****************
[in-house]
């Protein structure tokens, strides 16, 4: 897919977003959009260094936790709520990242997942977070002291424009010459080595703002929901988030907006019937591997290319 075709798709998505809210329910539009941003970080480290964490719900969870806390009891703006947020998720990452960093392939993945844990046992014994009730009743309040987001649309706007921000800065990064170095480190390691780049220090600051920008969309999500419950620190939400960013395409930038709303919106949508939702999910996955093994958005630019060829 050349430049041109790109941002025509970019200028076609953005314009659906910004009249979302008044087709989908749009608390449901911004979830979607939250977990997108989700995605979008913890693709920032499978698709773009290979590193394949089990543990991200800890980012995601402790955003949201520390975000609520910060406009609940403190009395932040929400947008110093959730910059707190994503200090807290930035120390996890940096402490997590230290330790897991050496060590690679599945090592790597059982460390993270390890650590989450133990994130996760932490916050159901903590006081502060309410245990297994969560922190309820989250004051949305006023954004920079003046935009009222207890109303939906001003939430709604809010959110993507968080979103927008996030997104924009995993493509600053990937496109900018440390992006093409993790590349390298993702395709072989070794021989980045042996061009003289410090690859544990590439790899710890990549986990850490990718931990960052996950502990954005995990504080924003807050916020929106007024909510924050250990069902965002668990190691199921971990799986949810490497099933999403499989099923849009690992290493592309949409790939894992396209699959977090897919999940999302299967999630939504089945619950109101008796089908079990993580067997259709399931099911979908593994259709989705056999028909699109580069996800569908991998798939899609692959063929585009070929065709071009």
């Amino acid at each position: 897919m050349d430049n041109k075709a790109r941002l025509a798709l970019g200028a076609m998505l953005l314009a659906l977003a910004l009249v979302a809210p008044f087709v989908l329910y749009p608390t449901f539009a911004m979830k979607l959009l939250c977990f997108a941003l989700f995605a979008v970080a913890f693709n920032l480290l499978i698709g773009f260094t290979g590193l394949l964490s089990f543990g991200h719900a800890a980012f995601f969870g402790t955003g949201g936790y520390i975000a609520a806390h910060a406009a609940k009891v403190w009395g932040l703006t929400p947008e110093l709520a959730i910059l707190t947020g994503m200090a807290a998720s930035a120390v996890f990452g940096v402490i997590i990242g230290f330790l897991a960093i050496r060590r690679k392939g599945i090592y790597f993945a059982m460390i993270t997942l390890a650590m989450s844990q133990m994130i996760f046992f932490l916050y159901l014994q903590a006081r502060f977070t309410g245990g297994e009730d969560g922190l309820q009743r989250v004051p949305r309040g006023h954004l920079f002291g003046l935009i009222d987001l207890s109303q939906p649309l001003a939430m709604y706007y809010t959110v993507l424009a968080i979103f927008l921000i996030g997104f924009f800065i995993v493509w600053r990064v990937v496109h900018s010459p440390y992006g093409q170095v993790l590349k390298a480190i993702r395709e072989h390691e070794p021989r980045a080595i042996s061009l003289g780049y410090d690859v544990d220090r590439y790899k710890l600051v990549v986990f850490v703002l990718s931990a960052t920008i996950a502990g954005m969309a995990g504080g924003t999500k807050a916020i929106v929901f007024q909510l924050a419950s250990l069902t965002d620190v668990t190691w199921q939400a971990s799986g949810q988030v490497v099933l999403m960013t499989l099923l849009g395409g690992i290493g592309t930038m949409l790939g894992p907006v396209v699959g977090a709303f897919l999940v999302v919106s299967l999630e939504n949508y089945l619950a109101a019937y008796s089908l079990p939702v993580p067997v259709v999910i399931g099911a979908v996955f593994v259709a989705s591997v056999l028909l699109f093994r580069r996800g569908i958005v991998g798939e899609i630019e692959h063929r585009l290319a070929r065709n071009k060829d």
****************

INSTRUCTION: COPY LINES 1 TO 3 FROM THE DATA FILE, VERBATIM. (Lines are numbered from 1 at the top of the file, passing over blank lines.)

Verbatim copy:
[in-house]
């Protein structure tokens, strides 16, 4: 897919977003959009260094936790709520990242997942977070002291424009010459080595703002929901988030907006019937591997290319 075709798709998505809210329910539009941003970080480290964490719900969870806390009891703006947020998720990452960093392939993945844990046992014994009730009743309040987001649309706007921000800065990064170095480190390691780049220090600051920008969309999500419950620190939400960013395409930038709303919106949508939702999910996955093994958005630019060829 050349430049041109790109941002025509970019200028076609953005314009659906910004009249979302008044087709989908749009608390449901911004979830979607939250977990997108989700995605979008913890693709920032499978698709773009290979590193394949089990543990991200800890980012995601402790955003949201520390975000609520910060406009609940403190009395932040929400947008110093959730910059707190994503200090807290930035120390996890940096402490997590230290330790897991050496060590690679599945090592790597059982460390993270390890650590989450133990994130996760932490916050159901903590006081502060309410245990297994969560922190309820989250004051949305006023954004920079003046935009009222207890109303939906001003939430709604809010959110993507968080979103927008996030997104924009995993493509600053990937496109900018440390992006093409993790590349390298993702395709072989070794021989980045042996061009003289410090690859544990590439790899710890990549986990850490990718931990960052996950502990954005995990504080924003807050916020929106007024909510924050250990069902965002668990190691199921971990799986949810490497099933999403499989099923849009690992290493592309949409790939894992396209699959977090897919999940999302299967999630939504089945619950109101008796089908079990993580067997259709399931099911979908593994259709989705056999028909699109580069996800569908991998798939899609692959063929585009070929065709071009």
């Amino acid at each position: 897919m050349d430049n041109k075709a790109r941002l025509a798709l970019g200028a076609m998505l953005l314009a659906l977003a910004l009249v979302a809210p008044f087709v989908l329910y749009p608390t449901f539009a911004m979830k979607l959009l939250c977990f997108a941003l989700f995605a979008v970080a913890f693709n920032l480290l499978i698709g773009f260094t290979g590193l394949l964490s089990f543990g991200h719900a800890a980012f995601f969870g402790t955003g949201g936790y520390i975000a609520a806390h910060a406009a609940k009891v403190w009395g932040l703006t929400p947008e110093l709520a959730i910059l707190t947020g994503m200090a807290a998720s930035a120390v996890f990452g940096v402490i997590i990242g230290f330790l897991a960093i050496r060590r690679k392939g599945i090592y790597f993945a059982m460390i993270t997942l390890a650590m989450s844990q133990m994130i996760f046992f932490l916050y159901l014994q903590a006081r502060f977070t309410g245990g297994e009730d969560g922190l309820q009743r989250v004051p949305r309040g006023h954004l920079f002291g003046l935009i009222d987001l207890s109303q939906p649309l001003a939430m709604y706007y809010t959110v993507l424009a968080i979103f927008l921000i996030g997104f924009f800065i995993v493509w600053r990064v990937v496109h900018s010459p440390y992006g093409q170095v993790l590349k390298a480190i993702r395709e072989h390691e070794p021989r980045a080595i042996s061009l003289g780049y410090d690859v544990d220090r590439y790899k710890l600051v990549v986990f850490v703002l990718s931990a960052t920008i996950a502990g954005m969309a995990g504080g924003t999500k807050a916020i929106v929901f007024q909510l924050a419950s250990l069902t965002d620190v668990t190691w199921q939400a971990s799986g949810q988030v490497v099933l999403m960013t499989l099923l849009g395409g690992i290493g592309t930038m949409l790939g894992p907006v396209v699959g977090a709303f897919l999940v999302v919106s299967l999630e939504n949508y089945l619950a109101a019937y008796s089908l079990p939702v993580p067997v259709v999910i399931g099911a979908v996955f593994v259709a989705s591997v056999l028909l699109f093994r580069r996800g569908i958005v991998g798939e899609i630019e692959h063929r585009l290319a070929r065709n071009k060829d």